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Windscreens Clear - Danger Ahead

Let’s get this absolutely clear. If we lose our wildlife, we lose our future, indeed everything.

When Wild Justice emailed me asking what I and my party would do for nature I thought quite carefully before writing this.

I’m a naturalist politician. I do the politics principally to help save as much wildlife as we can, the better to represent those voters that understand the dire situation we are in and where I’m coming from. I am brave enough to support Real Hope: Real Change for all the issues that face us. But wildlife is my passion. It’s visceral.

I will bravely stand up in any forum, on any platform in any house or palace, to give voice to wildlife. I am not worried. I’ve swum with great white sharks after all and I’ve held a bird on the edge of extinction, seen cut gorilla hands in bush markets in Gabon, Amazon deforestation, bleached coral reefs, and so much more.

Creatures are innocent to the degradations and destruction wielded upon them in the name of profit. Having taken form so far below ourselves, they are regarded as expendable, externalised from the bottom line. But they are not underlings; they are other nations, caught with ourselves in the net of life and time, fellow prisoners of the splendour and creation of this unique earth. Their loss is our loss and a lonely planet is a grief too far.

The Green Party’s philosophical basis is clear:

“Only after the last tree has been cut down,

Only after the last river has been poisoned,

Only after the last fish has been caught,

Only then will you find that money cannot be eaten.”

And how close are we to seeing this apocalyptic outcome coming to pass. Closer than you might think. Read the stats, ask questions, seek the truth.

I challenge all other parties to show me their policies on restoring nature. I ask them to support the introduction of the Natural History GCSE, and the local designation of the Forest of Dean as a UNESCO Biosphere.

But if you ask the other parties what they think of nature what do they say? Do they lump “the environment” as an issue near the bottom of their agendas after economy, NHS and migration, missing the elephant in the room (pun intended although elephants, like all creatures, can’t vote for their future).

Do they even understand what poisoning the earth actually means - putting people and planet above obscene private profits. What about food chains, predator prey cycles, specialists versus generalists, alien invaders, the interdependencies of plants and animals in the creation of fully functional ecosystems, national parks that prefer a minuscule return from sheep farming to the full economic, social and environmental potential of a rewilded landscape.

And what about the ecosystem services we cannot afford to do without!

And then the inability for species and their habitats to adapt, let alone evolve, to the changing climate, the seasons, the record heat.

Both the Green party and I advocate for greater education, bridging the nature deficit disorder gap prevalent in our culture, teaching the deepest value of wildlife and the benefits they bestow on our intrinsic well being, reconciling the protection of biodiversity with its sustainable use.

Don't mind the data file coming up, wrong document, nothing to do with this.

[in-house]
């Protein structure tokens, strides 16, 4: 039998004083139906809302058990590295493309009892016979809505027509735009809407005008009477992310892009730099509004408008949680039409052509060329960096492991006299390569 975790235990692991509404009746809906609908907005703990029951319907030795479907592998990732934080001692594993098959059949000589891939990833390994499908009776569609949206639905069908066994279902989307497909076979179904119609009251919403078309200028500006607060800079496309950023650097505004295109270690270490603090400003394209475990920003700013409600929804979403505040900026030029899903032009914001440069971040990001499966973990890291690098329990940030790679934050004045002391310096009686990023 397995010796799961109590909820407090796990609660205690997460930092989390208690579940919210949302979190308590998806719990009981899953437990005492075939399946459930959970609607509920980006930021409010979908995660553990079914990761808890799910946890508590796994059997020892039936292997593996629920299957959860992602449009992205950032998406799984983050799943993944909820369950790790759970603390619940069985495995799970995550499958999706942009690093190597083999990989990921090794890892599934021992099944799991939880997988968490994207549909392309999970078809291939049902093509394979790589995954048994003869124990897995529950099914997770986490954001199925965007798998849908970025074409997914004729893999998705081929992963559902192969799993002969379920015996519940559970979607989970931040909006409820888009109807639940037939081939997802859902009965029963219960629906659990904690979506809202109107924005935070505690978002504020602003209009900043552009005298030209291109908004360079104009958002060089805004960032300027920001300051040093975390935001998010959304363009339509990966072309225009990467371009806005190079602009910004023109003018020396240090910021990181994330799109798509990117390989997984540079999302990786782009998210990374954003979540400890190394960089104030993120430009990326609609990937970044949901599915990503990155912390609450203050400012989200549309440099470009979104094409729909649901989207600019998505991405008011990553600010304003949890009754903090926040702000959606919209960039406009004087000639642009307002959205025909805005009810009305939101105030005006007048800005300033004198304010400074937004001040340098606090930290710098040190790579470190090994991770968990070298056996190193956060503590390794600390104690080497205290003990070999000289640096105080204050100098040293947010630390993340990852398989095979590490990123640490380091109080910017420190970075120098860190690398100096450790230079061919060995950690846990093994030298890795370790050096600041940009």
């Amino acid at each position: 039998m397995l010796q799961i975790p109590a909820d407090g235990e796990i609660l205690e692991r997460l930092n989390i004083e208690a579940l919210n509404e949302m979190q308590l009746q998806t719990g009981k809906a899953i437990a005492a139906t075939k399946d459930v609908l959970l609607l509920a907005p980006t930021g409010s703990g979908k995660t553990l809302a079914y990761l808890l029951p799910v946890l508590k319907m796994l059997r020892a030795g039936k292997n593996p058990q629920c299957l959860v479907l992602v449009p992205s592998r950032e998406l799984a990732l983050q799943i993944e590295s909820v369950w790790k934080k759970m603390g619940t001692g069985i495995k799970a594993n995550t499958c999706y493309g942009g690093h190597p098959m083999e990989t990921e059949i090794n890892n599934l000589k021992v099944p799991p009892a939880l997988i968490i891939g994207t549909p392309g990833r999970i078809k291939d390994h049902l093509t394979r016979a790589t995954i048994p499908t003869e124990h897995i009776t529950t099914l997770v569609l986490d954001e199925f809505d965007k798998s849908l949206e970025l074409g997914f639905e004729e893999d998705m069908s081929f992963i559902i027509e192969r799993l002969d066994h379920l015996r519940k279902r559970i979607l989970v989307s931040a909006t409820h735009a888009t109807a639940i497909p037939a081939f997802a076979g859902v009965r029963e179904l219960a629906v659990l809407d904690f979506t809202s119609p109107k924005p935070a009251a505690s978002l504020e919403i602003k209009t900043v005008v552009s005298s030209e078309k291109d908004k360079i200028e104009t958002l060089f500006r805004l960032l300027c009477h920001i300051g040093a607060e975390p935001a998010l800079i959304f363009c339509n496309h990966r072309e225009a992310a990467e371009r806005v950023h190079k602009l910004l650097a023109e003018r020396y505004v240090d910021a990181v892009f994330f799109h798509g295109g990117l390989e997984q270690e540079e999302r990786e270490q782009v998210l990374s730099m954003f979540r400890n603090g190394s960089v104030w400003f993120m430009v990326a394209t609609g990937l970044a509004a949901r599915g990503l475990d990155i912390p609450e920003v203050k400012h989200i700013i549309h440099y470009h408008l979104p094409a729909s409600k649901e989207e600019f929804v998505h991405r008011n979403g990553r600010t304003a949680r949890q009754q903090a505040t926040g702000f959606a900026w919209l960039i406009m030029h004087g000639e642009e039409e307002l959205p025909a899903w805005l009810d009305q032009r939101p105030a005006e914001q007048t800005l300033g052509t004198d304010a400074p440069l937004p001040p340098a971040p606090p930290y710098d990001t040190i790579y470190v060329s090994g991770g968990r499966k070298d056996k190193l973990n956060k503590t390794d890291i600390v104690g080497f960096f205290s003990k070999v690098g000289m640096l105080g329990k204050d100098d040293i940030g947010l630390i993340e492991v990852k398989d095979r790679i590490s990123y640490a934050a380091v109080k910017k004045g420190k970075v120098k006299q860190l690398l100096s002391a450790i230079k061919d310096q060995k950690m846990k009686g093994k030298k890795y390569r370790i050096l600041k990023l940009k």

In my neck of the woods, the once beautiful River Wye has become a regular toxic, open sewer, particularly during heatwaves. ( And the Severn is not far behind.)

A child asked me where have our salmon gone? Relegated to some videos and wildlife programmes I fear. Like the eel. Then she said what’s an otter, the name dropped from the children’s encyclopaedia for lack of use.

When Therese Coffey, the last but one (?) minister for the Environment was interviewed by the Breakfast News programme earlier this year, her final, passing comment was that our rivers have never been in such a good condition. That one comment said it all.

And so if Green MPs are elected in this election, they will fight for the resources needed to protect, monitor and then enhance nature. Funding to resource Natural England, the wildlife watchdog was cut by 66% by Liz Truss in her time as environment secretary, resulting in it being less able to enforce measures to protect and restore the nation’s biodiversity. The cuts to the Environment Agency were stinging, and disabling.

I should imagine reversing those cuts, recruiting and retaining specialists and rolling out a value change in how we relate to wildlife is what we Greens are about. It’s so insidious that the Green Party see no alternative to the parasitic influence of the private water companies and their share holders than to transition them quickly into public hands.

So I say this to Wild Justice, and the Gloucestershire Wildlife Trust who have finally seen the light that without political representation, our wildlife is lost. Of course I will sign up to the pledges asked of me with respect to nature. I am a member of both your organisations. Lets work together.

Elected Green Party MPs will hold whatever government is in power to account, to their pledges. We won’t judge them for their words but for their actions ( or lack of actions year after critical year). We will work with landholders and our farming colleagues to bring nature back through regenerative agriculture. We will work with economists to regulate and enforce the polluter pays principle and to localise economies for the common good. And we will work tirelessly to unite the country and bring it back to the top of the biodiversity table as urgently as we can.

And as for me, I alone cannot change the world, but I can cast a stone across the water to create as many ripples as I can. Look for me on our

Forest of Dean Green Party website:

Vote Green, and if you elect me as your MP, you know what you’ll be getting.

Chris McFarling

Parliamentary Candidate for the Forest of Dean Green Party.

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